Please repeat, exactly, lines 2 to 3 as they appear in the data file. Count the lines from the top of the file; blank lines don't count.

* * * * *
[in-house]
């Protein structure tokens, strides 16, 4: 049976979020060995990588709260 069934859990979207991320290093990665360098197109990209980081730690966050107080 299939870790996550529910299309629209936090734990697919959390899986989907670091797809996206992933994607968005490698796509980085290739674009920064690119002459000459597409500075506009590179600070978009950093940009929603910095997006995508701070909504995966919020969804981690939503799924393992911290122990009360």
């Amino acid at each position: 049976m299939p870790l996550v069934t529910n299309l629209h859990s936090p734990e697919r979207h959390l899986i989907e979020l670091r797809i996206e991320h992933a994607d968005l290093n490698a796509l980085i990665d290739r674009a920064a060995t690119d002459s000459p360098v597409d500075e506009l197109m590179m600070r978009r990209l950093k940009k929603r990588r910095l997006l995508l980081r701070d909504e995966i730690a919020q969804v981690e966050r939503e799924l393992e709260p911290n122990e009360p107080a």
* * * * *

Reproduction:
């Protein structure tokens, strides 16, 4: 049976979020060995990588709260 069934859990979207991320290093990665360098197109990209980081730690966050107080 299939870790996550529910299309629209936090734990697919959390899986989907670091797809996206992933994607968005490698796509980085290739674009920064690119002459000459597409500075506009590179600070978009950093940009929603910095997006995508701070909504995966919020969804981690939503799924393992911290122990009360």
């Amino acid at each position: 049976m299939p870790l996550v069934t529910n299309l629209h859990s936090p734990e697919r979207h959390l899986i989907e979020l670091r797809i996206e991320h992933a994607d968005l290093n490698a796509l980085i990665d290739r674009a920064a060995t690119d002459s000459p360098v597409d500075e506009l197109m590179m600070r978009r990209l950093k940009k929603r990588r910095l997006l995508l980081r701070d909504e995966i730690a919020q969804v981690e966050r939503e799924l393992e709260p911290n122990e009360p107080a």